This is a blatant misrepresentation of what Christ said and is flat out ignorant of how Jesus's disciples interpreted it and how the Christian churches of the world interpret it. Christ was very specific, as were the Apostles in their letters, that when the world's laws and God's laws conflict, Christians have an obligation to honor God's law over the world's. Michaelson is perhaps ignorant of the fact that the Pharisees were trying to trap Jesus with a question that led to his statement. And that statement pertained to paying an imperial tax. Christians pay American taxes with American money. They view marriage as a religious ceremony. Some of them view it as a sacrament of the church. And Jesus was very, very clear on that even in telling the pharisees to render unto Caesar. His full statement was, “Give back to Caesar what is Caesar’s and to God what is God’s.” Christians owe their first allegiance to God.

Michaelson wants a compromise and it is staring him, His Majesty Anthony Kennedy, and everyone else in the face. Christians should not discriminate in serving gay and straight customers in a business like a bakery, but no person of religious conviction should be forced to provide goods or services to a religious ceremony that violates their own religion. So bake the gay birthday cake, but not the gay wedding cake.

Comments
No. 1-13
rjfxvi
rjfxvi

@Kansasgirl444 @ewerickson I think Justice Kennedy has shown with many of his rulings that his first thought is to be loved by the media. The discombobulation needed to render his decision in the original gay marriage lawsuit should be proof enough of this. It happened as well to Chief Justice Roberts in the Obumacare case. Never underestimate the need for humans to be loved by others.

johntfs
johntfs

@JonH Except that you're actually much more likely to get polygamy (though hopefully not adult/child) now. The legal status of "married" carries with it a whole host of rights and implications for hospital visitation, child custody, inheritances and taxation. Because of that the "separated" church and state come uncomfortably close during the rite/ceremony of marriage. You could potentially open churches up to discrimination suits if the refuse to perform marriage ceremonies for certain couples. Because pastors are vested with the power to marry by the city/state/etc., that city/state/etc. has authority over them. If civil unions were separated from the rite of marriage, they wouldn't, because the pastor in this case would have the authority to marry coming only from Almighty God.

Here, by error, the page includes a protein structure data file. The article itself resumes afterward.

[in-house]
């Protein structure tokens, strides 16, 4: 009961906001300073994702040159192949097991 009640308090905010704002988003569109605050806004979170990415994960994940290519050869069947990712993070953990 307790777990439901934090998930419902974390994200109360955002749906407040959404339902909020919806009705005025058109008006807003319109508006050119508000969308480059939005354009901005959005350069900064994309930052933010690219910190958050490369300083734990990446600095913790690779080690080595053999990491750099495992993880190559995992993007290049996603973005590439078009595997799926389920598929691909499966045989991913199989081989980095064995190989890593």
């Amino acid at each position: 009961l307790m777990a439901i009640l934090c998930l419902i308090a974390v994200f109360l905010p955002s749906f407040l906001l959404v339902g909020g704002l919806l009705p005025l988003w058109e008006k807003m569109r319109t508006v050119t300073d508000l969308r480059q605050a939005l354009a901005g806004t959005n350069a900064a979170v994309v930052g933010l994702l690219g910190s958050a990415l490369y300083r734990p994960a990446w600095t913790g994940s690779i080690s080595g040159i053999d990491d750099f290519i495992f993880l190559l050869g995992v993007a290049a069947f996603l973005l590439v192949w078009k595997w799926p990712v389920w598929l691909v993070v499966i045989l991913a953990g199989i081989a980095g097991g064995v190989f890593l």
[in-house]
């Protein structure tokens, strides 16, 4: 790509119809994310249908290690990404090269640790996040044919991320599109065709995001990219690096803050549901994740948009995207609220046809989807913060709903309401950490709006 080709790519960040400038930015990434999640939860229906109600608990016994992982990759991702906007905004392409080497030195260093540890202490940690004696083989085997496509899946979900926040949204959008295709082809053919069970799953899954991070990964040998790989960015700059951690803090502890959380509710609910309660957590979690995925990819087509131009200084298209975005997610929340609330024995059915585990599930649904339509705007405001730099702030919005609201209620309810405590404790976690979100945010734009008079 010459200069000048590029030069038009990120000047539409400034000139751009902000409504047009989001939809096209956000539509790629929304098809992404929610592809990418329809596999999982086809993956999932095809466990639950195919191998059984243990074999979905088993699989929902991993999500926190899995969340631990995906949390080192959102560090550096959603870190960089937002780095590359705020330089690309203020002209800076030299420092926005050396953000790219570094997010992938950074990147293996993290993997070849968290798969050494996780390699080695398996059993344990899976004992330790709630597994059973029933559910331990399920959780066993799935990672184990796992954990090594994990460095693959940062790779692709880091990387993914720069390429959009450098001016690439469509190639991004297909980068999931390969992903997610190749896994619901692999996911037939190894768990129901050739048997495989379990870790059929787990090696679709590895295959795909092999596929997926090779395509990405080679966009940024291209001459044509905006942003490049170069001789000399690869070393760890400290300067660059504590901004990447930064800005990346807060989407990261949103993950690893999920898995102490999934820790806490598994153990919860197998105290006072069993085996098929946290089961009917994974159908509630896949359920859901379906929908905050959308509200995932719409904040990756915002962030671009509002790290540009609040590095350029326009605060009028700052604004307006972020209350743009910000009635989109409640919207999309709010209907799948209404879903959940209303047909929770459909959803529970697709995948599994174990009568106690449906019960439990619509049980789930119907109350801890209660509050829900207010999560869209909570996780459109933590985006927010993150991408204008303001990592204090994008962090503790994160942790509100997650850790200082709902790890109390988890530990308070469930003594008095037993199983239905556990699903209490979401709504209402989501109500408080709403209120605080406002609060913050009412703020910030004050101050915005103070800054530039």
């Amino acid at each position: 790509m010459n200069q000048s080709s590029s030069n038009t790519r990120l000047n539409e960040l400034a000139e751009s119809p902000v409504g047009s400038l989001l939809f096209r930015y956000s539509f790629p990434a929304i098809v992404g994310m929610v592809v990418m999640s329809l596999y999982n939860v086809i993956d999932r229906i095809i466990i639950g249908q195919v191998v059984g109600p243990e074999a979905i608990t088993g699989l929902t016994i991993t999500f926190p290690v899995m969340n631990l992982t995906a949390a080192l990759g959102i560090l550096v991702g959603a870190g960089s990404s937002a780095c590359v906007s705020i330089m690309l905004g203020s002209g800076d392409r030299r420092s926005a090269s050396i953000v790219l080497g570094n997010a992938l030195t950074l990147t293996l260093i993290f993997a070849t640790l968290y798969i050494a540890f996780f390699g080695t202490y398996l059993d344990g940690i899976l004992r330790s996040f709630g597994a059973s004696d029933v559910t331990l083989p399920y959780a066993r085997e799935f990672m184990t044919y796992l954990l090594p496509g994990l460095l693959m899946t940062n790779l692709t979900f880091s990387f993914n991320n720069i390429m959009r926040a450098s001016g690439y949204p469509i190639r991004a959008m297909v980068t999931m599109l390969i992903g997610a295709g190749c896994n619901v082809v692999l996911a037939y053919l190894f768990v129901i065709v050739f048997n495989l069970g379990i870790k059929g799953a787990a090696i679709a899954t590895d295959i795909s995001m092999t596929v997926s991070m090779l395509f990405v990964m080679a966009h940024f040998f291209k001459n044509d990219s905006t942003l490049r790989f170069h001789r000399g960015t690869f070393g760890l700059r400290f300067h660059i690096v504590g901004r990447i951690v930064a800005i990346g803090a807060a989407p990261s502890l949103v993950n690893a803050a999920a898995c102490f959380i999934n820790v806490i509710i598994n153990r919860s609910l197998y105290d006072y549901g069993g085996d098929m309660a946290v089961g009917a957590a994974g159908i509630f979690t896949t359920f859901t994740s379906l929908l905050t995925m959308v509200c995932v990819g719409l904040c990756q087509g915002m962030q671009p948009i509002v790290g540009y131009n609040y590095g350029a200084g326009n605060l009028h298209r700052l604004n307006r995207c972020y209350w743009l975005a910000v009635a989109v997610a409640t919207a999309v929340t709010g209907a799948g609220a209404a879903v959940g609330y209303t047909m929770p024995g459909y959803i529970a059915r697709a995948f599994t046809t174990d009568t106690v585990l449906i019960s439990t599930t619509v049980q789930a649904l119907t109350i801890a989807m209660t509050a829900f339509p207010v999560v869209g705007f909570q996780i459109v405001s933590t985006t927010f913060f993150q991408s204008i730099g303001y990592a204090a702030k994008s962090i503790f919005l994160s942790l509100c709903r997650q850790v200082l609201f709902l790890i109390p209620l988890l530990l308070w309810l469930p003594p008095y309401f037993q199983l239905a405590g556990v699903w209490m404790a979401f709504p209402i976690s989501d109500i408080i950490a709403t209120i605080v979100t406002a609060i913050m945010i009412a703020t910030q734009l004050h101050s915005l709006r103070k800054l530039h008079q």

Kansasgirl444
Kansasgirl444

@ewerickson His job is as safe as any job on the planet, lest he commits treason or is adjudged mentally incompetent. Why would he care if the media likes him or not? And why would he stoop to reading the media to make an informed decision on such a matter? Is he really that vapid? I'd love to hear your answer, as it just seems to me that the court is incredibly insulated and intellectual too elite to read drivel. Gosh, I hope I am wrong!

Erick Erickson
Erick Erickson

Editor

@Kansasgirl444 I do

JonH
JonH

JohnTFS- I used to have the same thought, but I’m afraid that would be a Pandora’s box. If there is 0 religious involvement as a stopping block, it would only be a matter of time before polygamy and adult/child unions would be a thing. Then if course, being state recognized, there’d just be pressure for the church to accept them.

Stories